Milan goes green with vertical forests
- 29th November 2011
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Milan is one of the most polluted cities in Europe, but the city is going green with a stunning new development: the world’s first vertical forest.
Bosco Verticale is a 27-storey tower development in central Milan, featuring 900 trees incorporated into the structure, as well as thousands of other flora and fauna.
The plants are designed by architect Stefano Boeri to work as an oxygenator, filtering out the fumes from the city. But the green technology doesn’t stop there: heating will also be controlled naturally by the trees, which feed off the unwanted water from the block and provide shade during the summer, while energy will be generated by sunlight and wind.
The buildings will introduce 10,000 square metres of woodland to the city, albeit in a strikingly vertical form. Architect Stefano Boeri conceived the project as a response to the urban sprawl and lack of nature in city landscapes. Located in the Isola district of Milan, the residential blocks are 110m and 76m tall, according to Inhabitat.com, and if built as stand-alone units, would cover 50,000 square metres of land.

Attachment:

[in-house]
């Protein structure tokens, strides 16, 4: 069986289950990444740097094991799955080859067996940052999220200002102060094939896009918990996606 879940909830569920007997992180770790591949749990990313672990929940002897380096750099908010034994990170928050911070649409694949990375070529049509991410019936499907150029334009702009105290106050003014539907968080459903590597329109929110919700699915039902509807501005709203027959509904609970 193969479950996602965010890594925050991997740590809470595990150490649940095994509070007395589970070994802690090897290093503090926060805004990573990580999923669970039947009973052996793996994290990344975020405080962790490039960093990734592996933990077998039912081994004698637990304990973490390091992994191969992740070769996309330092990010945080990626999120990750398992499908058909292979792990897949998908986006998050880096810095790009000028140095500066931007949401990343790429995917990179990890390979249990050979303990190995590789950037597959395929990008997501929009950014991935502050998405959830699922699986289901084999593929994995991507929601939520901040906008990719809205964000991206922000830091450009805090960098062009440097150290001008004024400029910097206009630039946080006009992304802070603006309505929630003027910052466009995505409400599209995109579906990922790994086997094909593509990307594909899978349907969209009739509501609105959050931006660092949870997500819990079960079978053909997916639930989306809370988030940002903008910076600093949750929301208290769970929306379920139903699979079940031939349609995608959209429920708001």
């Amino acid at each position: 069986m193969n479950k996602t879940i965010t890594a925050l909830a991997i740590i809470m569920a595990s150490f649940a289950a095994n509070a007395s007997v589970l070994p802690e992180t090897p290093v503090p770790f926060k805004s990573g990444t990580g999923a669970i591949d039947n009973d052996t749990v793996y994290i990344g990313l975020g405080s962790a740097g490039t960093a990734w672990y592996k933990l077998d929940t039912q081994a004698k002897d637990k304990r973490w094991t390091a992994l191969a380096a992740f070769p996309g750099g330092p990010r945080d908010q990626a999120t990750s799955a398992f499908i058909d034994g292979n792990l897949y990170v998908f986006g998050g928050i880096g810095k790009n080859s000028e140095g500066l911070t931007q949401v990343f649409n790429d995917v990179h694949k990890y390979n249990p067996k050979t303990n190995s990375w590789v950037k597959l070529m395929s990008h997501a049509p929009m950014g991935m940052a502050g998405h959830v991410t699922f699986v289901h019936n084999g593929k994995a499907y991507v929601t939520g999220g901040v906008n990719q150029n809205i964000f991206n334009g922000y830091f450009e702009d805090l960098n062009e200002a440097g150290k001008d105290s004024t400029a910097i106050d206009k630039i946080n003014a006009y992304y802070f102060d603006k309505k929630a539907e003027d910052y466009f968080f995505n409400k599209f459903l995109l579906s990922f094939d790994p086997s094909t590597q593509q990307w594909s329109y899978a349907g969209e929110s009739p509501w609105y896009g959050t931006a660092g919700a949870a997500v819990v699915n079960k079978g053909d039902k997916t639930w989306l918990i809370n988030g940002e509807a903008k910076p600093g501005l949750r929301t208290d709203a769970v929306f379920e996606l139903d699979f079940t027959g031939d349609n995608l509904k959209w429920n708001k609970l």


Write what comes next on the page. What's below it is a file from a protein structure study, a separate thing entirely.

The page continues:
Inevitably, this green revolution comes at a towering cost. Apartments in Boeri’s bush scraper will start at €750,000 and range up to €1.2m for a prime tree house property. But the cost is not deterring other countries from following suit, as Europe turns to real estate to reduce its pollution problems.
Valencia has plans to construct Torre Huerta, a veritable forest of tree-filled balconies and solar cell energy, while Barcelona’s helical Stairscraper, which boasts gardens installed in each apartment roof, is on schedule for 2015. Even London has seen proposals for a Farm Tower this year, as the Architecture Workshop in Rome launched a competition for the best agricultural and residential design.
As pollution and energy costs continue to hang in the air, are vertical forests the way forward for overseas property? Or are developers barking up the wrong tree?
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